At lunchtime I get on the wifi and see if I can order a replacement SDI to HDMI converter. The only one that can be delivered the next day (a Sunday) is the same model as the one that packed up. Having little choice, I order it. Amazingly it is indeed delivered on the Sunday. Nice one, Amazon.

Unfortunately it doesn’t work. I was at least hoping for the paltry month of service I got from the previous one. But no, this one is dead on arrival.

By a process of elimination we check that the converter is indeed the piece at fault. We swap cables and cameras and the results are the same.

We continue to shoot the Steadicam material on the C300.

But I have one last desperate idea to get the Blackmagic working on the rig.

The CCTV camera set up to film the Blackmagic's screen
The CCTV camera, set up to film the Blackmagic’s screen

On Monday morning I send our driver, Lucky, to the nearest Maplin. I’ve given him instructions to buy a small CCTV camera. When he gets back with it I have Colin attach it to the rig behind the Blackmagic, filming the Blackmagic’s screen. The CCTV camera outputs a composite signal directly to the Steadicam’s monitor.

Incredibly, this works. But it does mean enclosing the Blackmagic and the CCTV camera in black wrap to eliminate reflections on the former’s screen. Which means we can’t get to the iris controls, and we’re relying on the distances marked on the lens barrel to focus. And to make matters worse, the Steadicam Pilot can’t take the weight of a V-lock battery, so the Blackmagic must run off its short-lived internal battery. Between takes we have to plug it into a handheld V-lock to top up the charge.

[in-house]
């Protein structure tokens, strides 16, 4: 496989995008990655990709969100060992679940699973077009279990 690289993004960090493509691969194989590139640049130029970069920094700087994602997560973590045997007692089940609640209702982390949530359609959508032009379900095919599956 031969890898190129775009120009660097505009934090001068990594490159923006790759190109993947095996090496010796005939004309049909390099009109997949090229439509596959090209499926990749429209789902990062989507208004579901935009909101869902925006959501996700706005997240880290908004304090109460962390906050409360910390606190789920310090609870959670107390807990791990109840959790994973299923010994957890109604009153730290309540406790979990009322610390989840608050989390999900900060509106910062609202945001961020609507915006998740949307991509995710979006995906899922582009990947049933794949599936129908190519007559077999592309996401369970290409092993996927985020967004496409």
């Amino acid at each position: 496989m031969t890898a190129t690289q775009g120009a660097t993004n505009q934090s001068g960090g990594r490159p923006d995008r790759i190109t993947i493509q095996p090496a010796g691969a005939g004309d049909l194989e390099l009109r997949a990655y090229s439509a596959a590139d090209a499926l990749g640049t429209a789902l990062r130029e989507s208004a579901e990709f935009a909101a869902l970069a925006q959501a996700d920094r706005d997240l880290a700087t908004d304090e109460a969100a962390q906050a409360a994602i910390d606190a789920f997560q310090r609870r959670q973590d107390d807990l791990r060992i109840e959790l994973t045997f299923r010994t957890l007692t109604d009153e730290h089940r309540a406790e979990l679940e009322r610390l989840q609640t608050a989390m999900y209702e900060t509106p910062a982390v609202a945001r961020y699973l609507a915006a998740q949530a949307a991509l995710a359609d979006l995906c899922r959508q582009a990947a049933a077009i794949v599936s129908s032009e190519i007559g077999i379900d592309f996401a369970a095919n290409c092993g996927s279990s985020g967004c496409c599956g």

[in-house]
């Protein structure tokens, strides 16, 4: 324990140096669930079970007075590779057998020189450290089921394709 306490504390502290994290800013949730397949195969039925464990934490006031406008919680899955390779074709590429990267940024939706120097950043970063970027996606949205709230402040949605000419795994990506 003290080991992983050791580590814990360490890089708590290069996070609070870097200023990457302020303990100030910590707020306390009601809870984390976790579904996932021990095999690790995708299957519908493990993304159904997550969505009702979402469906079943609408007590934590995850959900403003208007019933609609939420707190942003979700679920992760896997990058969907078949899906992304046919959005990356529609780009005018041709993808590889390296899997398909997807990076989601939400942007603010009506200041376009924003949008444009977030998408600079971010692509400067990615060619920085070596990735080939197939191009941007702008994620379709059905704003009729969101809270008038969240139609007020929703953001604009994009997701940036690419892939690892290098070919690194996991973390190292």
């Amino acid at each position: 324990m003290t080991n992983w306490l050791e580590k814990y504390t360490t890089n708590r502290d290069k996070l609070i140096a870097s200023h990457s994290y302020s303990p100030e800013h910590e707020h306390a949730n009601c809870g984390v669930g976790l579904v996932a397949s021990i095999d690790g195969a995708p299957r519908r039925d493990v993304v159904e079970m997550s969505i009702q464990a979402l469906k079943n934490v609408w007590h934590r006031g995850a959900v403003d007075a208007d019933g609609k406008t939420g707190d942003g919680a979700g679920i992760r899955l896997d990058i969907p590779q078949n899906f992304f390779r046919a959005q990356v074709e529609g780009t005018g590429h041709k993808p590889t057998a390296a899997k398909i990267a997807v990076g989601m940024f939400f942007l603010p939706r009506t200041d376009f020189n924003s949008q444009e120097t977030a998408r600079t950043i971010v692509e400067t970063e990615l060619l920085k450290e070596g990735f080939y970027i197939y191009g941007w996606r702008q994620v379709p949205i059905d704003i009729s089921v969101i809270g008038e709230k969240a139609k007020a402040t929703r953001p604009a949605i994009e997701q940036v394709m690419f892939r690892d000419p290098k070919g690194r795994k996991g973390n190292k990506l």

After capturing two or three successful set-ups with this ludicrous rig, we decide it’s slowing us down too much. I finally abandon all hope of using the Blackmagic on the Steadicam.

For those interested in how the C300 and Blackmagic stack up against each other, the Canon has a sharper, more video look compared with the Blackmagic’s filmic images. The Canon also has more compression artefacts due to its lower bitrate. But they seem to cut together alright once graded.

The lack of an HDMI output on the Blackmagic has been the one thing that’s really caused me problems since buying the camera. I’d be tempted to go for a Kinefinity mod if it wasn’t so expensive…

Of course, the camera is still incredible value for money. Personally I think the only competitors in terms of image quality are the Reds. (The Alexa and film are in a whole other league.) But it is strange that Blackmagic Design claim to have built the camera for people working in the low budget world, but apparently didn’t consider that such people rarely have access to SDI monitors.

Stay tuned for more on The Gong Fu Connection shoot. There is still time to contribute to the project’s crowdfunding campaign over at Indiegogo.

The Steadicam, the Blackmagic and the Troublesome Converters

The Script and the Cinematographer